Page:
"He's not going to come in and just turn this league on its ear. He's going to have good days and bad days, hopefully more good than bad. It's still a learning experience for him."

Greenwell added a two-run homer off Jose Bautista an inning later, and the 7-0 cushion never was threatened. The Red Sox put the final, cosmetic touches on in the eighth with a six-run uprising off Jeff Ballard. Luis Rivera hit a towering, three-run home run into the net above the Green Monster in left field for a 10-2 lead, and Boston got three runs more with two outs.

The Red Sox finished with 11 hits and their fifth three-homer game of the season. Burks went three for five and Greenwell added two hits. Tony Pena, who had two three-walk games in his 10-year career before this series, had his second straight today. And the Red Sox, homerless in eight consecutive games until Tuesday, totaled four homers in two days.

Boddicker (12-8) began sluggishly but toughened as the game progressed in improving to 3-0 this season and 4-1 lifetime against his former team. He had been winless in his previous eight starts, but the Orioles let him off the hook by stranding five runners in the first four innings -- three of them at third base -- and hitting into three double plays.

Morgan was booed lustily for removing him with two outs and two on in the eighth and his shutout intact. But Boddicker had a flare-up of the back spasms that have plagued him the last two weeks, and he had told Morgan as early as the sixth to have someone ready to replace him.

Beleaguered Rob Murphy followed and yielded runs on back-to-back pinch-hit singles off the left field wall -- the first by Ron Kittle for his first RBI since July 18, 12 days before he was traded to the Orioles for Phil Bradley. So Boddicker's pitching line became a little less nifty, but that hardly detracted from his performance.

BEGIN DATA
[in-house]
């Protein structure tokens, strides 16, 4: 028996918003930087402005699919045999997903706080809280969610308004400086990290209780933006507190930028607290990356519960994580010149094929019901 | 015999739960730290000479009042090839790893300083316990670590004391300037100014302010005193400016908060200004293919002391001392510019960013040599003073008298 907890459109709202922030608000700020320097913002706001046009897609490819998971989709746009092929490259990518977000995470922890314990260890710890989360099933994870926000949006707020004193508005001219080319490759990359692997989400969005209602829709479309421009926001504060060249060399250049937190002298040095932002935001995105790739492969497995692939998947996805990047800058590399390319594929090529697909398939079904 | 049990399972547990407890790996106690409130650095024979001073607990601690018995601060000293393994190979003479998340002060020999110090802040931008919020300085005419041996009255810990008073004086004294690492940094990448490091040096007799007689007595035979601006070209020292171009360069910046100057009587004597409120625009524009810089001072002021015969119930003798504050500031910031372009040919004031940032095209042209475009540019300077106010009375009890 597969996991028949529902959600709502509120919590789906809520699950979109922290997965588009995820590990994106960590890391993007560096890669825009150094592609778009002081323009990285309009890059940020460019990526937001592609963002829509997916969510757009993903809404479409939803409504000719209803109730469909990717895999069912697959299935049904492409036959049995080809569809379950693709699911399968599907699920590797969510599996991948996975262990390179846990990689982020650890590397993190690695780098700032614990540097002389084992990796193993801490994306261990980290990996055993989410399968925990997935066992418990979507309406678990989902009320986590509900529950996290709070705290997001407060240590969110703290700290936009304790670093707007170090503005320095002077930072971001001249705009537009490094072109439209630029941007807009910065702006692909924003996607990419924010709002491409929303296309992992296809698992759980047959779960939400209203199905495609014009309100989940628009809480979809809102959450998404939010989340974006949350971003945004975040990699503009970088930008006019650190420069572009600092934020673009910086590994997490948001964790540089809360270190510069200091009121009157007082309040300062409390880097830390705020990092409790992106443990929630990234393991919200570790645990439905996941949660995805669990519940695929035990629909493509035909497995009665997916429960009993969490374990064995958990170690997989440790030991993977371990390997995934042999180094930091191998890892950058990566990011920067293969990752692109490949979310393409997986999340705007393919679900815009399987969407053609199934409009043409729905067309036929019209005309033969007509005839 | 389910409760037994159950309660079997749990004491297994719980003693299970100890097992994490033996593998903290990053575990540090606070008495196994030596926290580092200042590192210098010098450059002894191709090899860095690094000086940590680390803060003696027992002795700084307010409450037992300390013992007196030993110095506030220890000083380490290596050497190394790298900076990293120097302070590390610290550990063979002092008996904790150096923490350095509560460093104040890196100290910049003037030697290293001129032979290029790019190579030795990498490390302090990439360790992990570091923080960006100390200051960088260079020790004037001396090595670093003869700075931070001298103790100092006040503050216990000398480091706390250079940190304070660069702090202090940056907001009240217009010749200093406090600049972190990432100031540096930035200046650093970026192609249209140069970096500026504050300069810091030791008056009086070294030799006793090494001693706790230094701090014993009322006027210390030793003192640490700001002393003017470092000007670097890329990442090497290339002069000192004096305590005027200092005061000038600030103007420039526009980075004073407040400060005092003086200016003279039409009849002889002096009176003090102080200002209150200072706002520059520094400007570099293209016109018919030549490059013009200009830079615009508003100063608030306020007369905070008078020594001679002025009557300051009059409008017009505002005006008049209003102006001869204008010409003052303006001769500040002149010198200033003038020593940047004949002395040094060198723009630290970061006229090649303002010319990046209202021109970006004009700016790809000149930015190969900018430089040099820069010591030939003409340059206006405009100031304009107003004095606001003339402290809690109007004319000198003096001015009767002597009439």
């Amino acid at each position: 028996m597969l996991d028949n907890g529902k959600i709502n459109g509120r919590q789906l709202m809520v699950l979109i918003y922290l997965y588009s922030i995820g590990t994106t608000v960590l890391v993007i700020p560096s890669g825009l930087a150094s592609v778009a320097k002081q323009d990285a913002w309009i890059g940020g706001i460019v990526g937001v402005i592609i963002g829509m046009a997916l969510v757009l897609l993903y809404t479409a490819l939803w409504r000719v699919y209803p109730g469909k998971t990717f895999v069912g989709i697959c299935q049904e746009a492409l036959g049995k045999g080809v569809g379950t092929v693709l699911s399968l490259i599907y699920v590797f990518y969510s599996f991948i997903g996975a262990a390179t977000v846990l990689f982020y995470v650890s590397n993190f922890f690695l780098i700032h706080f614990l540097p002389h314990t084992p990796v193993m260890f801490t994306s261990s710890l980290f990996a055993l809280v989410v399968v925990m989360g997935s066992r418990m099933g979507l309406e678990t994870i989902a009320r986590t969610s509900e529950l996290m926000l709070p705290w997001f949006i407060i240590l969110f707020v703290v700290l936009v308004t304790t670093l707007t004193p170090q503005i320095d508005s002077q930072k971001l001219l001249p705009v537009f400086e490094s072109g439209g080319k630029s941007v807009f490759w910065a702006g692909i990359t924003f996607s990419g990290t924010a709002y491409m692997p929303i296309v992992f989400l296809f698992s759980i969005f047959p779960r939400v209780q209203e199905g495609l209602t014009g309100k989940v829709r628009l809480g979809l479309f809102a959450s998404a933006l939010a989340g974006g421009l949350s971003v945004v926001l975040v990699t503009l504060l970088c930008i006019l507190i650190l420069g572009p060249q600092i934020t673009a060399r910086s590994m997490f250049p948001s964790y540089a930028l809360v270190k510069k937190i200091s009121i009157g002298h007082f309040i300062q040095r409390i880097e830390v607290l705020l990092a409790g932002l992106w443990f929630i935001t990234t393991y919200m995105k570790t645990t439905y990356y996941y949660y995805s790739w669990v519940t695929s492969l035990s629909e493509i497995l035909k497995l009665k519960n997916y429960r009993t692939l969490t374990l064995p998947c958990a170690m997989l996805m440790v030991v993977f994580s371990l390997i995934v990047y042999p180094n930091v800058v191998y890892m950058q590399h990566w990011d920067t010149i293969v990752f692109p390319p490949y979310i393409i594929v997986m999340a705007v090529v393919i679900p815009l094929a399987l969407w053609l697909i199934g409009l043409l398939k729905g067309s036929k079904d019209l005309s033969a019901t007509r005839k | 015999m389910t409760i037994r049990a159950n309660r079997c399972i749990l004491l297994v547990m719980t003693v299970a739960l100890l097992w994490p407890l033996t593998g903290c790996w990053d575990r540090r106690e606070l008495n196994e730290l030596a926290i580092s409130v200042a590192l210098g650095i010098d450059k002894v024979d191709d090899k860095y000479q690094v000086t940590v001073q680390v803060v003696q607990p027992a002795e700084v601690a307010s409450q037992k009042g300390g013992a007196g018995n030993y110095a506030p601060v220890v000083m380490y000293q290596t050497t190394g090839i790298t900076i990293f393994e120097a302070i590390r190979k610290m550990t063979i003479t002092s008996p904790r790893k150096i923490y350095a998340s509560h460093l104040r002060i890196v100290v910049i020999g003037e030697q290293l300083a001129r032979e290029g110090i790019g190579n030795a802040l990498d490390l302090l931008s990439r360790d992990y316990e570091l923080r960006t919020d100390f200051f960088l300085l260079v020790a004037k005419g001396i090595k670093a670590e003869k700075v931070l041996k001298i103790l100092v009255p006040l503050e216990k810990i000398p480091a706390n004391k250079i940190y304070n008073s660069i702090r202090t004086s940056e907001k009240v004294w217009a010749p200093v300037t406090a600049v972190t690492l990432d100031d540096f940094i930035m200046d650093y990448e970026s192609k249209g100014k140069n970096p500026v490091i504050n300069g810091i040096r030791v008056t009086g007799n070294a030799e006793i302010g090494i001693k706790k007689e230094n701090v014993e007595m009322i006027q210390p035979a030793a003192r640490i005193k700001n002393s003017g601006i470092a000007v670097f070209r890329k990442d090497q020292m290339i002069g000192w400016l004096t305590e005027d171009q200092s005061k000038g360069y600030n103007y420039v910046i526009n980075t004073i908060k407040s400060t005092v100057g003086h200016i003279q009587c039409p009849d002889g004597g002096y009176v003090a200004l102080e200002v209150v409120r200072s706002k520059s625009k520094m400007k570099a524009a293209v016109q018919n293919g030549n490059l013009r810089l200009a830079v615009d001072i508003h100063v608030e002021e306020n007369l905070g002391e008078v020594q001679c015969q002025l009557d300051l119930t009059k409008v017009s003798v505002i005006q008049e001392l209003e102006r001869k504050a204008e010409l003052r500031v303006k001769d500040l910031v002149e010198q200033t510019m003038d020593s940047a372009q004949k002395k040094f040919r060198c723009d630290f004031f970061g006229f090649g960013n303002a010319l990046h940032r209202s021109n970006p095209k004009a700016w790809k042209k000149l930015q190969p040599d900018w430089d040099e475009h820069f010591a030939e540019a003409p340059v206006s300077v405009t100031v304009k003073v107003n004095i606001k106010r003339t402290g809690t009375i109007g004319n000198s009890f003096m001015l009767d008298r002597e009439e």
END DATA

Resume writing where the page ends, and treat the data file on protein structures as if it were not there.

He had two runners aboard with one out in the first and induced Sam Horn to hit into a double play. He struck out overmatched Chris Hoiles on three of his trademark "dead fish" breaking balls on his way to wriggling free from a first-and-third, one-out jam in the second.

A double play got him out of comparatively trouble-free third, and strikeouts of Bob Melvin and Hoiles left runners at second and third in the fourth.

"Bod is Bod, but let's not say it's just Bod," said Robinson, whose team entered the day leading the major leagues in men stranded and left nine more this afternoon. "We've been doing it to ourselves all season. That's probably been our biggest problem all year long."

Boddicker, who had not given up an earned run in his last two starts here but had two defeats to show for his efforts, was the Orioles' last link to their mantlepiece staffs of the early 1980s until they traded him to the Red Sox two years ago.

He seemed to take little satisfaction from delivering what may be the death blow to his old club. After all, he said, Brady Anderson -- one of two players Baltimore received in the deal -- had gone two for four off him.

"There's no animosity," Boddicker said. "I have fond memories of my time there. They treated me well. I can't say I'm sorry though. All's fair in a pennant race."

Orioles Notes: Anthony Telford will make his second big league start Friday, against the Cleveland Indians, as the Orioles begin a seven-game homestand. . . . Today's crowd brought the total for the series to 105,271, making this the best-attended three-game set in Fenway history.